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Verse-by-Verse Bible Commentary

Jeremiah 26:24

 

 

But the hand of Ahikam the son of Shaphan was with Jeremiah, so that he was not given into the hands of the people to put him to death.

Adam Clarke Commentary

The hand of Ahikam - was with Jeremiah - And it was probably by his influence that Jeremiah did not share the same fate with Urijah. The Ahikam mentioned here was probably the father of Gedaliah, who, after the capture of Jerusalem, was appointed governor of the country by Nebuchadnezzar, Jeremiah 40:5. Of the Prophet Urijah, whether he was true or false, we know nothing but what we learn from this place.

That they should not give him into the hand of the people - Though acquitted in the supreme court, he was not out of danger; there was a popular prejudice against him, and it is likely that Ahikam was obliged to conceal him, that they might not put him to death. The genuine ministers of God have no favor to expect from those who are His enemies.


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Bibliography
Clarke, Adam. "Commentary on Jeremiah 26:24". "The Adam Clarke Commentary". http://odl.studylight.org/commentaries/acc/jeremiah-26.html. 1832.

Albert Barnes' Notes on the Whole Bible

Ahikam - See the marginal reference. His son Gemariah lent Jeremiah his room for the public reading of Jehoiakim‘s scroll, and another son Gedaliah was made governor of the land by the Chaldaeans Jeremiah 39:14; the family probably shared the political views of Jeremiah.


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Bibliography
Barnes, Albert. "Commentary on Jeremiah 26:24". "Barnes' Notes on the Whole Bible". http://odl.studylight.org/commentaries/bnb/jeremiah-26.html. 1870.

Coffman's Commentaries on the Bible

"But the hand of Ahikam the son of Shaphan was with Jeremiah, that they should not give him into the hand of the people to put him to death."

This powerful citizen protected Jeremiah and refused to turn him over to the king and his followers, knowing full well what the results would have been if he had done so. He was indeed a powerful man in that period of Jewish history. His son Gedaliah later become governor of Judah; and "He is mentioned again in circumstances that reflect great credit upon him and his religion in 2 Kings 22:12-14."[15] What a wonderful service he provided here for the true faith by his faithful protection of the true prophet Jeremiah!


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James Burton Coffman Commentaries reproduced by permission of Abilene Christian University Press, Abilene, Texas, USA. All other rights reserved.

Bibliography
Coffman, James Burton. "Commentary on Jeremiah 26:24". "Coffman Commentaries on the Old and New Testament". http://odl.studylight.org/commentaries/bcc/jeremiah-26.html. Abilene Christian University Press, Abilene, Texas, USA. 1983-1999.

John Gill's Exposition of the Whole Bible

Nevertheless, the hand of Ahikam the son of Shaphan was with Jeremiah,.... Though this instance was urged as a precedent to go by, being lately done; or though the king's cruelty had been so lately exercised in such a manner; yet this man, who had been one of Josiah's courtiers and counsellors, 2 Kings 22:12; stood by Jeremiah, and used all his power, authority, and influence, in his favour:

that they should not give him into the hand of the people, to put him to death; that the sanhedrim should not; who, by the last precedent mentioned, might seem inclined to it; but this great man, having several brothers, as well as other friends, that paid a regard to his arguments and solicitations; he prevailed upon them not to give leave to the people to put him to death, who appear to have been very fickle and mutable; at first they joined with the priests and false prophets against Jeremiah, to accuse him; but upon the judgment and vote of the princes, on hearing the cause, they changed their sentiments, and were for the prophet against the priests; and now, very probably, upon the instance of Urijah being given as a precedent, they altered their minds again, and were for putting him to death, could they have obtained leave of the court; and which only Ahikam's interest prevented.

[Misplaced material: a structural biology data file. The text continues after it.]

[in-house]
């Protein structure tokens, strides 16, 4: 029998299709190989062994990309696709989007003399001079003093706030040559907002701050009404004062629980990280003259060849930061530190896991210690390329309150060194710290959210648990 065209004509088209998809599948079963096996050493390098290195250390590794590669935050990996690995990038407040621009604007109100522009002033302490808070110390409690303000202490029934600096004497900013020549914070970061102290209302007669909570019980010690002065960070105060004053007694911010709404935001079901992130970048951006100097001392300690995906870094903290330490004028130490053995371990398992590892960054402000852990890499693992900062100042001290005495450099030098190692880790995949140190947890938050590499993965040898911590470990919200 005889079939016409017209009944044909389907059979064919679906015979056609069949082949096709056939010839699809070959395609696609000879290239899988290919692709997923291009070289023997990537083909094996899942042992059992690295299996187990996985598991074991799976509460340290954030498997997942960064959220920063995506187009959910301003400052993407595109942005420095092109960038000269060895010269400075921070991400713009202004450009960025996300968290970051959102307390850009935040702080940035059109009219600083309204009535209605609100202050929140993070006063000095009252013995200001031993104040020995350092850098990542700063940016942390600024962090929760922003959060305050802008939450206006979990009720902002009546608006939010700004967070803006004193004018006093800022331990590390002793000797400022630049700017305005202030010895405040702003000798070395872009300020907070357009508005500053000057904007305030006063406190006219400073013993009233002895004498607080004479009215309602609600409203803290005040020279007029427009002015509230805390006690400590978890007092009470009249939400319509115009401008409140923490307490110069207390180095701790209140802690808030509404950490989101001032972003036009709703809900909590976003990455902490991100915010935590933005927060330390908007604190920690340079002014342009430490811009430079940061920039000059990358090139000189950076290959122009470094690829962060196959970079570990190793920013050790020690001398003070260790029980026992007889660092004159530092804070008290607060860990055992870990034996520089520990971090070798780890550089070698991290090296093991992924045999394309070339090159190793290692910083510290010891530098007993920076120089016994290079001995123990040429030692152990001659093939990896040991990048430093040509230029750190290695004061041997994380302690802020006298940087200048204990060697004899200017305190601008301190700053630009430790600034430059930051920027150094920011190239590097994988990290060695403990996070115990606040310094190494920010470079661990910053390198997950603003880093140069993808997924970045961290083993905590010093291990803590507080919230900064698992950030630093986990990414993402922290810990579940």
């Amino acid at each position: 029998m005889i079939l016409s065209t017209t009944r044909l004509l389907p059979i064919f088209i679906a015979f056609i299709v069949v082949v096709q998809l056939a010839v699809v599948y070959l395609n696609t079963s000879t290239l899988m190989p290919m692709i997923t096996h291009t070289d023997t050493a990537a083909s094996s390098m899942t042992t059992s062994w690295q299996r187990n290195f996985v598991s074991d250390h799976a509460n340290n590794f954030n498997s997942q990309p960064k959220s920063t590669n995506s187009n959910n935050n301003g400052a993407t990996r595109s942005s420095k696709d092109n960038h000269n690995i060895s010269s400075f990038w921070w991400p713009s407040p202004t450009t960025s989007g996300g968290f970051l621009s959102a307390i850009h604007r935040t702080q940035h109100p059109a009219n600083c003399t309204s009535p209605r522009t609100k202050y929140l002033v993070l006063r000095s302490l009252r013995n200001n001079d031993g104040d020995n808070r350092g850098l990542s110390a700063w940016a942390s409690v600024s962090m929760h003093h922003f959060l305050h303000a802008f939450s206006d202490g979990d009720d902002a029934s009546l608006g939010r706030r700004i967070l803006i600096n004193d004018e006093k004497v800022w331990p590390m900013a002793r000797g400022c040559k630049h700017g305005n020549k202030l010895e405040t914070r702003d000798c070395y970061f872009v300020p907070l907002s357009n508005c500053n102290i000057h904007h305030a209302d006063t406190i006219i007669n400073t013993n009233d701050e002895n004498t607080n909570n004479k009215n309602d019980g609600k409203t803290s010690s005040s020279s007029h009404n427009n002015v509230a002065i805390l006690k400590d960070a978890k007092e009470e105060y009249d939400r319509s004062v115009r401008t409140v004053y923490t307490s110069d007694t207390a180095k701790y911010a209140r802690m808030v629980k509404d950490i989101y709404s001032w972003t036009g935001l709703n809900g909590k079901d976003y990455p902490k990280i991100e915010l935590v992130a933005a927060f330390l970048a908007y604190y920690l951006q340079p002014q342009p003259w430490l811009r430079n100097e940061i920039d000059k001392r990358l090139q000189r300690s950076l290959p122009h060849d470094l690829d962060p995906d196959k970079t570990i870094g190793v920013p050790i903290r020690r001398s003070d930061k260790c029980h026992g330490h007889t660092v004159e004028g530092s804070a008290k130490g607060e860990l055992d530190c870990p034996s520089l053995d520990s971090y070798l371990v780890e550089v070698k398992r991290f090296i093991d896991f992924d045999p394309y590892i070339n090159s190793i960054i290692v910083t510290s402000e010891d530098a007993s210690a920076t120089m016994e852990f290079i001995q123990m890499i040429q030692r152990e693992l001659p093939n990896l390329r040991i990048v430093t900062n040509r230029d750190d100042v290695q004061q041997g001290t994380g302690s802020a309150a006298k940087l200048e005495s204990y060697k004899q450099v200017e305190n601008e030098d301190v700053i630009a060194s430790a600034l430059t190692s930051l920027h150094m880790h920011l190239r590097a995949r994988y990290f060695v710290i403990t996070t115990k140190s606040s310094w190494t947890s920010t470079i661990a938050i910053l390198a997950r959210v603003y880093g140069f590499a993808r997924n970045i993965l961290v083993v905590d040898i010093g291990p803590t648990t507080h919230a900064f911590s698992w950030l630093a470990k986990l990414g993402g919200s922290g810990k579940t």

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The New John Gill's Exposition of the Entire Bible Modernised and adapted for the computer by Larry Pierce of Online Bible. All Rightes Reserved, Larry Pierce, Winterbourne, Ontario.
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Bibliography
Gill, John. "Commentary on Jeremiah 26:24". "The New John Gill Exposition of the Entire Bible". http://odl.studylight.org/commentaries/geb/jeremiah-26.html. 1999.

Geneva Study Bible

Nevertheless the hand of Ahikam n the son of Shaphan was with Jeremiah, that they should not give him into the hand of the people to put him to death.

(n) Which declares that nothing could have appeased their fury if God had not moved this noble man to stand valiantly in his defense.

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Bibliography
Beza, Theodore. "Commentary on Jeremiah 26:24". "The 1599 Geneva Study Bible". http://odl.studylight.org/commentaries/gsb/jeremiah-26.html. 1599-1645.

Commentary Critical and Explanatory on the Whole Bible

Ahikam — son of Shaphan the scribe, or royal secretary. He was one of those whom King Josiah, when struck by the words of the book of the law, sent to inquire of the Lord (2 Kings 22:12, 2 Kings 22:14). Hence his interference here in behalf of Jeremiah is what we should expect from his past association with that good king. His son, Gedaliah, followed in his father‘s steps, so that he was chosen by the Babylonians as the one to whom they committed Jeremiah for safety after taking Jerusalem, and on whose loyalty they could depend in setting him over the remnant of the people in Judea (Jeremiah 39:14; 2 Kings 25:22).